KV: Really, you didn’t think it looked cool?
JM: No. I didn’t think it looked cool. But I liked the whammy bar and the neck. And it was a Fender I could afford. The only people I knew that played a Jazzmaster was, like, Elvis Costello. I liked him all right but I didn’t think of him much as a guitar shredder.
KV: Did groups like Nirvana and Sonic Youth copy you with the Jazzmasters?
JM: Uh, you’d have to ask them. I don’t know. Later I saw pictures of the Cure, and they had a Jazzmaster. I never understood why no metal bands ever had a Jazzmaster. I guess in the Sixties, they were the top of the line and people were really into them but after Hendrix everybody wanted to get a Strat and the Jazzmaster fell off the map. Hendrix killed it.
KV: The first time I saw you was at [Philadelphia’s] Electric Factory on the Hand It Over tour and it was super loud. You had your hair in your face. You must have had the longest guitar cord in the world because you’d wander offstage and keep soloing and come back. Do you remember this?
JM: Yeah, I might have been just hiding or something.
KV: Were you stoned?
JM: No, possibly drunk.
KV: I love the way Hand It Over sounds. Didn’t [My Bloody Valentine’s] Kevin Shields help with “Nothin’s Going On”?
JM: Yeah. I remember he’d plug in different pedals and I’d play until I liked the sound, and then we’d try something with that sound. His studio in England wasn’t too easy to work in at the time. It was weird, like a haunted house. That’s one of the many years where he was recording but nothing came out after [MBV’s] Loveless. It was just a weird place to work. It had a weird vibe.
Then he came to my house next time I worked with him for the first Fog record [More Light] and I had to subject him to my lifestyle, small town, not too many restaurants. I definitely have different hours, so it’s a little hard sometimes because I want to work in the day and he’d be just getting up. He’s more of a night owl.
KV: I’m the same way as Kevin Shields. I like the idea of getting up early and doing it normal but …
JM: Yeah, these days I like to record between, like, 1 and 5, and that’s about it.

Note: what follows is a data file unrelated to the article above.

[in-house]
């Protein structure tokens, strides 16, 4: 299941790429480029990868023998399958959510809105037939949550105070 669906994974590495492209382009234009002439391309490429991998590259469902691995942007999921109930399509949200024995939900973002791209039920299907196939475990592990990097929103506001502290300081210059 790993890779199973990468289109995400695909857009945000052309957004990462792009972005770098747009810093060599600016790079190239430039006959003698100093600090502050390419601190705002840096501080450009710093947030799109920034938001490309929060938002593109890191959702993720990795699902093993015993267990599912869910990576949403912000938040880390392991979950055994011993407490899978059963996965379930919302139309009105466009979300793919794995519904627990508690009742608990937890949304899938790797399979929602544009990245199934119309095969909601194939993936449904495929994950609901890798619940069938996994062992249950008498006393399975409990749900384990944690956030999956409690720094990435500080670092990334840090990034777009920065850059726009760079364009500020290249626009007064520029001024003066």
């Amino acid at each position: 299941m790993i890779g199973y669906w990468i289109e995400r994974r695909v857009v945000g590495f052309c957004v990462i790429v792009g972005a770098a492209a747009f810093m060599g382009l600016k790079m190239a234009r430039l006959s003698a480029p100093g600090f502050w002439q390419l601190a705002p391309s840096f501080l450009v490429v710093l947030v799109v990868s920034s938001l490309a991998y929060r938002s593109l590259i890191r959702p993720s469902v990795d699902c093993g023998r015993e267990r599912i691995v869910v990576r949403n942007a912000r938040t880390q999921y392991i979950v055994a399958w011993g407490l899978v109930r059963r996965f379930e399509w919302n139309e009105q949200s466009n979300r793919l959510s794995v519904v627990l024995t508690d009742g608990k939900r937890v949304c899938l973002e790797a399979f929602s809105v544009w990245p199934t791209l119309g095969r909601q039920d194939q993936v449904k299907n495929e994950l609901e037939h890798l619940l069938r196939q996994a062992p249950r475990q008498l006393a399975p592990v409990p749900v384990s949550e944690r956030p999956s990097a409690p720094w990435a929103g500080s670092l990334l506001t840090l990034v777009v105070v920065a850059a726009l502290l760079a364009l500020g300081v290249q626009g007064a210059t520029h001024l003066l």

KV: What time do you go to bed?
JM: Like, 11. Or maybe 12 sometimes.
KV: Didn’t Dinosaur Jr. tour with My Bloody Valentine back in the day? Was that amazing or insane?
JM: Oh, yeah. Before that I remember doing sound for them at [Hoboken, New Jersey, venue] Maxwell’s on the Isn’t Anything tour. That was pretty funny. Maxwell’s had a knob on the mixing board that was marked “deaf” so I turned it up to the “deaf” setting. Half the people left.
KV: Then you toured with them for Loveless when [Dinosaur Jr.’s] Green Mind was out. Who was louder, you or My Bloody Valentine?
JM: I guess probably they were. Not onstage but on the club PAs and stuff.
KV: You toured with Neil Young back in the day, too. Was that just a few shows?
JM: That was, like, four shows in ’93. He was playing and Booker T. & the M.G.’s were too. It was pretty hot.
KV: Have you seen Neil performing with Willie Nelson’s kids, Promise of the Real?
JM: No. How is that?
KV: It’s really good, dude. It’s nuts. It’s totally organic. Hypnotic. Those kids are just bouncing around. It’s the best I’ve seen him. You gotta check it out.
JM: I saw Buffalo Springfield a couple of years ago in Oakland. That was the best thing I had seen. They kinda pumped up Neil to play however he wanted.
People are always telling me they hear Neil in my songs. I guess I sound more like Neil than Mick Jagger.
KV: Oh yeah, totally. We’re just not British, even though he wanted to sound American once upon a time.
JM: I got my Southern accent from Mick Jagger’s singing. “Dead Flowers.”